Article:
She argues there is no such thing as chance in a world rule by god. Chance, she says, as defined by Aristotle is when something is done for the sake of a particular end and for certain reasons some other result that the designed ensues.

She tells him god is eternal, that is, god possesses endless life whole and perfect at a single moment. The world, however is everlasting, that is, it has a prolonged existence.

I think, the current breed of apologists would do well if they were to adopt some of the arguments advanced in this book for example those tackling the problem of evil. What they will not be able to prove is what god is, and how this god, whatever they think it is, is the particular Middle Eastern apparition.

The argument for freewill is also good though it suffers the weakness all others suffer, that the proponent fails to define what they mean. I think by calling it freedom of choice, the proponent only shifts the burden further for we now must ask for the definition of choice.

I think the arguments against fortune make sense. That because they are her gifts to give, we shouldn’t lament so much when we lose them. I must say I agree with Boethius that the saddest thing in the loss of the gifts of fortune is to have been happy.

Lastly, I recommend this book to both theists and atheists alike. Read it, form your own judgements, but at least read it.

Free will: do we have it?

In his blog post, free will and the perfect pool table, my friend Steve concludes we do. I don’t think he has demonstrated that we actually do we have freewill. I also contend he has failed to give a coherent definition of what he means when he says we have free will.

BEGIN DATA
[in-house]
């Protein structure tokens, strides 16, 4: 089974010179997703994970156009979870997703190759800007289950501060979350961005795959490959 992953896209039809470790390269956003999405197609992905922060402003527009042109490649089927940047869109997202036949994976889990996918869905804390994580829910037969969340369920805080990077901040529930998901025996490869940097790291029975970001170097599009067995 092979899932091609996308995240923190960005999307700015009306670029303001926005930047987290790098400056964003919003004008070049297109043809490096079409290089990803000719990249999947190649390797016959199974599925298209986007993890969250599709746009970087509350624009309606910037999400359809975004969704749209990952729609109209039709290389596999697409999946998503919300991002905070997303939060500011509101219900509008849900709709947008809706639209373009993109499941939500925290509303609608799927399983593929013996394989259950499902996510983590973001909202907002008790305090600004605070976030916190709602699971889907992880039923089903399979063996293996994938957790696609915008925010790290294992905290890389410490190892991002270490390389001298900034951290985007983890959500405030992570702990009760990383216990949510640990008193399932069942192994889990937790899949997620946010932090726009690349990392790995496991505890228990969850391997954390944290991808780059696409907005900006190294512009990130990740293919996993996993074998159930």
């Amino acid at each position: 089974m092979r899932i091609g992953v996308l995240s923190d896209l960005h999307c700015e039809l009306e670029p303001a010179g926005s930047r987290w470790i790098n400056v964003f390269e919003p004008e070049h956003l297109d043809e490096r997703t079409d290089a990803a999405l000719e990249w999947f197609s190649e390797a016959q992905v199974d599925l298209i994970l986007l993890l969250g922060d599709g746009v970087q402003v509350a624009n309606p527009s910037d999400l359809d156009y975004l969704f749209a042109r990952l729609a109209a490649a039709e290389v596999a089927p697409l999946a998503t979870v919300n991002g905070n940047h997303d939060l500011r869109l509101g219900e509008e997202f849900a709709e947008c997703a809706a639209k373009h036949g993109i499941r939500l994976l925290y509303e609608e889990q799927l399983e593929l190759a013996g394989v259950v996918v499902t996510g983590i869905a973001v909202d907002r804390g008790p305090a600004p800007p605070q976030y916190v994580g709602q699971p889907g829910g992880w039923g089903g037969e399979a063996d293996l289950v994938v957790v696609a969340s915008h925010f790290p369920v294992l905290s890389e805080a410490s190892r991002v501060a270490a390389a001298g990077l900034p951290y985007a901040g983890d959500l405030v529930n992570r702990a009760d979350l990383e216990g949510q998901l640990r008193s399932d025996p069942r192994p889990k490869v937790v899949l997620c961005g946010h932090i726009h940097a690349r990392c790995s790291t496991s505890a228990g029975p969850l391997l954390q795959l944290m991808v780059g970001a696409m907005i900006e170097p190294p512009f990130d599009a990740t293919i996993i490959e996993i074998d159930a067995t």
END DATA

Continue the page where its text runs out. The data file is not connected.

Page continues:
He writes

But now let us add the real-world pool table items back in. If we were to just add the pockets back, some of the balls would leave the table by falling into the pockets and the balls that remained would have to have paths that repeated themselves and which didn’t involve colliding into a pocket. If the felt is added back, so is friction and the balls in motion will then stop at some point due to that friction. Also, the not perfectly elastic bumpers will absorb some of the energy of the balls colliding with them. We end up with an imperfect, non-deterministic game, one in which the result of any balls being set in motion becomes quite uncertain. The only thing we can say for certain is the balls will come to a stop after each “play.” The motions are somewhat but not perfectly predictable, which allows for the skills of elite pool players.

Every time the cue ball is struck (the cue ball being made slightly larger than the other balls so it strikes them ever so slightly above the equator, minimizing the chances of a ball being hit slightly below the equator which can result in the struck ball flying off of the table (now you know)), the table ends up in a new state, that is the positions of the balls involved in collisions is almost guaranteed to be different as well as somewhat unpredictable.

and I find this is analogous to human life. The individual is any one of the balls. The friction on the billiard table are the different are the social constraints, the mental environment we live in and the push from the cue stick the different motives pushing us in different directions. If, for instance, the player was a professional and we observed how their play, we would tell almost accurately where the ball would go every time it was hit. So it is with humans; if we could carefully map every situation, we would, with accuracy, tell what the person would do. The outcome, given the same conditions would be the same.

I disagree when he writes

[..]So, decisions have to be made. Should I try to sink this ball or that ball? If I sink that ball, will the cue ball be in a position to sink another ball (or the next numbered ball in the sequence) and, if it won’t be properly positioned, can I make it properly positioned by some skill of my possession.